withheld from publication, but it was
stated that they permitted the under
standing that Lieutenant Commander
Leiper. from the Detroit, had estab
lished himself as collector of customs
at Monti Cristi. There was no report
of thr#atened disturbance, though an
intimation was conveyed in the cable
grams that some of the Dominican
leaders in opposition to Morales’ ad
ministration do not view with satisfac
tion the action by the American naval
commander in establishing himself at
Monti Cristi.
Commander Dillingham spent some
time in conference with the president,
and afterward made the following
“Referring to the article on Santo
Domingo in the issue of a New York
newspaper, I, Jjaving just returned
from Sant on Domingo, am in a posi
tion to deny the statement made by
Judge Abbott that the custom houses
of Santo Domingo were taken over by
the United S'ates authorities on Feb
ruary 1 or 2 under the preliminary
Dillingham and Sanchez protocol of
January 20, or that they had been
taken on the 5th, the day I left Santo
Domingo, and I have positive infor
mation that they have not been taken
over since under the terms of the
Recommends Some Changes in Exist
ing Laws.
WASHINGTON—The public lands
commission, which has been consider
ing the advisability of changes in the
national land laws, has completed its
report after sessions occupying the
last two weeks. The report will be
submitted to the president at once. It
makes important recommendations in
tended to correct existing abuses.
The abuse and evasion of the tim
ber and stone act, whose repeal or
sweeping modification has been urged
repeatedly in government reports, and
the commutation clause of the home
stead law are discussed and it is be
lieved that the repeal or the modifi
cation of the latter so as to prolong
the residence on the homestead will
be required instead of the present
short period, are recommended. The
question of control of the grazing
lands of the government is considered
at length.
It is estimated that there are 300,
000,000 acres of land in this country
apparently fit only for grazing pur
poses and the commission has made
recommendations, designed to prevent
the constant destructive work perpe
trated on these lands by trespassers
and to prevent the frequent conflicts
over public grazing lands among dif
ferent classes of stockmen.
Chadron, Neb., Insane Man Attacks
St. Louis Hospital Guard.
ST. LOUIS, Mo.—Guard Andrew
Gavin of the observation ward of the
emergency hospital was attacked by
Guy Long of Chadron. Neb., an insane
patient, and almost killed. Ixmg was
exercising in the corridor of the cell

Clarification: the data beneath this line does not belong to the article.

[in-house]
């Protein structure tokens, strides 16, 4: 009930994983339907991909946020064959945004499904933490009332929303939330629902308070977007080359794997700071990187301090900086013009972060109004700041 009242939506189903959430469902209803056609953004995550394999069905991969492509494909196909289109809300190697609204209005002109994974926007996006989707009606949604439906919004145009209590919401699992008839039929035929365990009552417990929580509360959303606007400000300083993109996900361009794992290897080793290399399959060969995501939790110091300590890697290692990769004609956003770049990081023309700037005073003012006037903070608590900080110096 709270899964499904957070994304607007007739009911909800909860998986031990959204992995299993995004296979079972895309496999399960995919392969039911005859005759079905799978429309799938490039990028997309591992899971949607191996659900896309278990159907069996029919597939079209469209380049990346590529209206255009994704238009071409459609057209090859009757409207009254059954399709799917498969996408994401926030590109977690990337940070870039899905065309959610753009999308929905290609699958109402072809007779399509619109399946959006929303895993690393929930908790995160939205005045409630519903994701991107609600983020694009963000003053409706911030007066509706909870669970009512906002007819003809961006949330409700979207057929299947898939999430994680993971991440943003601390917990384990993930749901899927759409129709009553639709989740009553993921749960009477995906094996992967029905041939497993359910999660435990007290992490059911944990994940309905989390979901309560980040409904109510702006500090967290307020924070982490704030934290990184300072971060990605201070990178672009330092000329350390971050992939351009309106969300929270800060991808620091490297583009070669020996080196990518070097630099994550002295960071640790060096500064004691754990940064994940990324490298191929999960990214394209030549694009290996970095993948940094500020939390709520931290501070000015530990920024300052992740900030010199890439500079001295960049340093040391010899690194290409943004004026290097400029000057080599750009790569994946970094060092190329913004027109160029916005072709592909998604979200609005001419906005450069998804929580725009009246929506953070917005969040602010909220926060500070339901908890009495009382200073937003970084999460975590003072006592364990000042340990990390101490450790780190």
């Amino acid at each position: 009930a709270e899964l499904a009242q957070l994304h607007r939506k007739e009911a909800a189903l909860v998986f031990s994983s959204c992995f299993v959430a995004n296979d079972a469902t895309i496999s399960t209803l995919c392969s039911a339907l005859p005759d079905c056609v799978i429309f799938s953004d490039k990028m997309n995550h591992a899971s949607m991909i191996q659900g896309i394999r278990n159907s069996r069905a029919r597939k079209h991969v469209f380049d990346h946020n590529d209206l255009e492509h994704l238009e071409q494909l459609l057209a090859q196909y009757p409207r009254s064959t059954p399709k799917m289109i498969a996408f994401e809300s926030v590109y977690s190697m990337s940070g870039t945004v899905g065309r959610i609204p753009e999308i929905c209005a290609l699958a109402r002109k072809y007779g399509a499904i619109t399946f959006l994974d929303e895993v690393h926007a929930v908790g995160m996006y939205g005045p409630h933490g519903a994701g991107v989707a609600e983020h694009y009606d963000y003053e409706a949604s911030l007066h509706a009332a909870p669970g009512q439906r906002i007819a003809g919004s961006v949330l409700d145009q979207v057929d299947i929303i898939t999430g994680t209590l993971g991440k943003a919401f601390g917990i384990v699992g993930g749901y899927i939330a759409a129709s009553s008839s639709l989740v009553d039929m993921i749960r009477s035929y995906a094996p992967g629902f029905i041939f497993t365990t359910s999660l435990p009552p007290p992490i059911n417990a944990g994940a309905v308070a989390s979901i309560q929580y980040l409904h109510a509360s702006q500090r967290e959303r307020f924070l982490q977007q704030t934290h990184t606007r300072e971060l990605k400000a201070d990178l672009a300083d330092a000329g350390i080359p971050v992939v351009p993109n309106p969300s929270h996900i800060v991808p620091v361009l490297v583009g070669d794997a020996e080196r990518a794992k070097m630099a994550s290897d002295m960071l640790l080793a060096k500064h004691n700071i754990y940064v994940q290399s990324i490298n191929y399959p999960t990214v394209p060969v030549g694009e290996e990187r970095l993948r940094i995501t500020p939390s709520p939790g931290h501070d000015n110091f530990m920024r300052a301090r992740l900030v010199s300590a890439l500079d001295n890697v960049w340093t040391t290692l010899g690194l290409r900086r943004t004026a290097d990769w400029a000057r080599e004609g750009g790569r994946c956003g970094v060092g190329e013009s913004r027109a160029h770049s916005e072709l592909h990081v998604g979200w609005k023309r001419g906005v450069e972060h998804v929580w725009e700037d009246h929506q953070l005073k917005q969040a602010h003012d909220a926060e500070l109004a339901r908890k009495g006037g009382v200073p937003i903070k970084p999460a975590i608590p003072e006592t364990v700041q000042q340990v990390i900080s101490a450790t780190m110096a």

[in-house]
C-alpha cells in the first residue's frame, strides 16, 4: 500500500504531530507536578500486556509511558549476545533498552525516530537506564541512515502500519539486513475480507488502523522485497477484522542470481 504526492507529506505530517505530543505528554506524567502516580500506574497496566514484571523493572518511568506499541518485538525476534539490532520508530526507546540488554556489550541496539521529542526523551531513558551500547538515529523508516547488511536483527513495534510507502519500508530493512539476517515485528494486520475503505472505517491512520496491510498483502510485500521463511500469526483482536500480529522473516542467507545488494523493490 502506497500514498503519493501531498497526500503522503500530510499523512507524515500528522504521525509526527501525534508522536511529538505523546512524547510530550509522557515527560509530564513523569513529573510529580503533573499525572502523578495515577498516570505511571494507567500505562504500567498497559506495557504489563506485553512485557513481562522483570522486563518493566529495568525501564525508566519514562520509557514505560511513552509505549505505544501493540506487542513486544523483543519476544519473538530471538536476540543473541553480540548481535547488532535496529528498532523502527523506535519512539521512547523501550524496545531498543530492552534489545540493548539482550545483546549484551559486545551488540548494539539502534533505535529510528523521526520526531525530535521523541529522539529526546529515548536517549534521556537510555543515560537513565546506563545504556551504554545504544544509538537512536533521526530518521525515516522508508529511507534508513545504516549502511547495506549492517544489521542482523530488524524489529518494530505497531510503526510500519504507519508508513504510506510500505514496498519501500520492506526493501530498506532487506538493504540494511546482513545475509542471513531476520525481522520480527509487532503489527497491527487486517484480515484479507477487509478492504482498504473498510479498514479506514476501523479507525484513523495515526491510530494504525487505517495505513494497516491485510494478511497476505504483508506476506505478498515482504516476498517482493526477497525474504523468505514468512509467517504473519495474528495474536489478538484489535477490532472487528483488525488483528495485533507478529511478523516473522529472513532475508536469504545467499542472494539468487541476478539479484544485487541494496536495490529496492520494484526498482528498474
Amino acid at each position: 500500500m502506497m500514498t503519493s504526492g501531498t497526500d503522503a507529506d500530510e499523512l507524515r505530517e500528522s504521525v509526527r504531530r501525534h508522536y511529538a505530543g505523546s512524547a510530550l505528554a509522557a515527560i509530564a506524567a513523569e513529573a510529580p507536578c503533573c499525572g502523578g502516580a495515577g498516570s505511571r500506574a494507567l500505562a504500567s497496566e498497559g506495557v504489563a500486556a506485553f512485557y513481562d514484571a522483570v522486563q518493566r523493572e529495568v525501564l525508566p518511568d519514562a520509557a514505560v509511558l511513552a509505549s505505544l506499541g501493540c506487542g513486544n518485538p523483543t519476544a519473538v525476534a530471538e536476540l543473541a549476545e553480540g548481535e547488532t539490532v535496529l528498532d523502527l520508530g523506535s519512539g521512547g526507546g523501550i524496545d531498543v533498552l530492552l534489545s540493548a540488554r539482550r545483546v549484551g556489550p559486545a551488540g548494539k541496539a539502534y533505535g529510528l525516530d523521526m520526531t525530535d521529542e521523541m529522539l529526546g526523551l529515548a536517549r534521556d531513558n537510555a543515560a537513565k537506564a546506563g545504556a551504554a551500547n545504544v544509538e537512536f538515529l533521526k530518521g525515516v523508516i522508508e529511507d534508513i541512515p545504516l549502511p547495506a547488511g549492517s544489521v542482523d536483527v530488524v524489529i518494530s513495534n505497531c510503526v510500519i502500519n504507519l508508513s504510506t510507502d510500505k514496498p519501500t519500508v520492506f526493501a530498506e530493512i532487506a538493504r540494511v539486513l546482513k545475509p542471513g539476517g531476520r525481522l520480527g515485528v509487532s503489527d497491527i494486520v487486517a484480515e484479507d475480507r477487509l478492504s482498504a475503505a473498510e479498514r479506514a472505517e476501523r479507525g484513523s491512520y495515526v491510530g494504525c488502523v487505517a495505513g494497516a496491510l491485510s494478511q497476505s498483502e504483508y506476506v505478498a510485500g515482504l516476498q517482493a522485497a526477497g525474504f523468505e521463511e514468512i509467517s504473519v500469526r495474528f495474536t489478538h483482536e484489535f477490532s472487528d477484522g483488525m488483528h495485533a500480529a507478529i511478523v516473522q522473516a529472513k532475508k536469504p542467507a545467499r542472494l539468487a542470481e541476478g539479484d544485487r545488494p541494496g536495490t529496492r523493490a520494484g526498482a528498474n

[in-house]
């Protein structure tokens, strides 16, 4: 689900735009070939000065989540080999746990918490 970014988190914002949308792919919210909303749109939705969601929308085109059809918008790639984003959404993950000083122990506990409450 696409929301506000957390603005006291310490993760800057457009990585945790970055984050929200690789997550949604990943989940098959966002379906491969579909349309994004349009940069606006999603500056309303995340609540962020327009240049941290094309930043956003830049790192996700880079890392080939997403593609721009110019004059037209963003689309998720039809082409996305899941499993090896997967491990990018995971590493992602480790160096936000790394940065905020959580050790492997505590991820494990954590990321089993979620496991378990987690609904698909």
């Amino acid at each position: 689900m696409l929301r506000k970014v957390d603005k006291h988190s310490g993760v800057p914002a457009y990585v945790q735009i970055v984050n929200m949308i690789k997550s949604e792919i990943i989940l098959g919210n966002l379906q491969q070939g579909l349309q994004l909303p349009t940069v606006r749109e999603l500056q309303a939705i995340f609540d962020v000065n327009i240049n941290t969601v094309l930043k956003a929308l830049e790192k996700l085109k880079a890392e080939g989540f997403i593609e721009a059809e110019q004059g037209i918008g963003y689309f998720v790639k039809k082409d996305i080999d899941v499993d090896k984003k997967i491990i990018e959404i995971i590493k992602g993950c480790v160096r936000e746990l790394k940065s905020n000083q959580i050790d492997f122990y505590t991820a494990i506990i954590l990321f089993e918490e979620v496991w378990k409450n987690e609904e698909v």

division when, without warning, he
jumped upon Gavin from behind.
With maniacal strength he bore the
keeper to the floor and began jumping
up and down upon him. Gavin was
almost dead when other attendants
heard the exulting cries of the man
iac and rushed to the former’s aid.
Six men were roughly handled before
I-ong was safely strapped to a cot in
his cell. Gavin’s body is almost entire
ly covered with black and blue spots.
Ixing has been a patient for several
days. He was allowed the freedom of
the corridor because the physicians
considered him harmless.
Investigation of Panama Road.
WASHINGTON—No date has been
set for beginning the investigation of
the affairs of the Panama Railroad
company, which task has been as
signed by resolution to a sub-commit
tee of the house committee on inter
state and toreign commerce. Repre
sentative Shackleford, chairman of
this investigation committee, said
that it would be some days before
the details of the investigation would
be decided on. Much of the informa
tion desired regarding the affairs of
this road has been received.
- j
Orders an Investigation.
WASHINGTON—Postmaster Gener
al Wynne has ordered an investiga
tion of the incident that occurred at
the railroad station here, when a
carrier said to August W. Machen, on
the latter’s departure for the peni
tentiary, that the latter had the sym
pathy of a large number of free de
livery letter carriers. The postmaster
general feels that the sentiment does
not represent the sentiment of that
branch, and that the employes have
no sympathy for Machen.
Railroad Accident in Iowa.
OMAHA—Near Melbourne, Iowa,
on the morning of the 9th, an engine
and seven cars went through a bridge
and were piled up in a heap, the acci
dent being caused by a broken rail.
The train was a double header and
the first engine passed safely over the
bridge. Two men were killed and a
a number wounded, some of them
quite severely. The dead are: Robert
Marsh, of Iowa, riding as a passen
ger, and C. A. Morris, the brakeman.
Both of them made their homes at
Council Bluffs.
Denies Pool Among Roads.
WASHINGTON—The hearing of the
case of William R. Hearst against the
anthracite coal-carrying railroads, in
volving the question of alleged exces
sive coal rates, was continued before
the interstate commerce commission
on Friday. Francis Gowan, counsel
for the Lehigh Valley railroad, de
clared that there was no pool among
the coal-carrying roads, that there was
no combination and no discrimination.
He also contended that the rates at
which the coal was carried were rea
They Decide to Stand by Their Ori
ginal Agreement That Oklahoma
and Indian Territory be One State
and New Mexico and Arizonia An
WASHINGTON—Statehood for Ok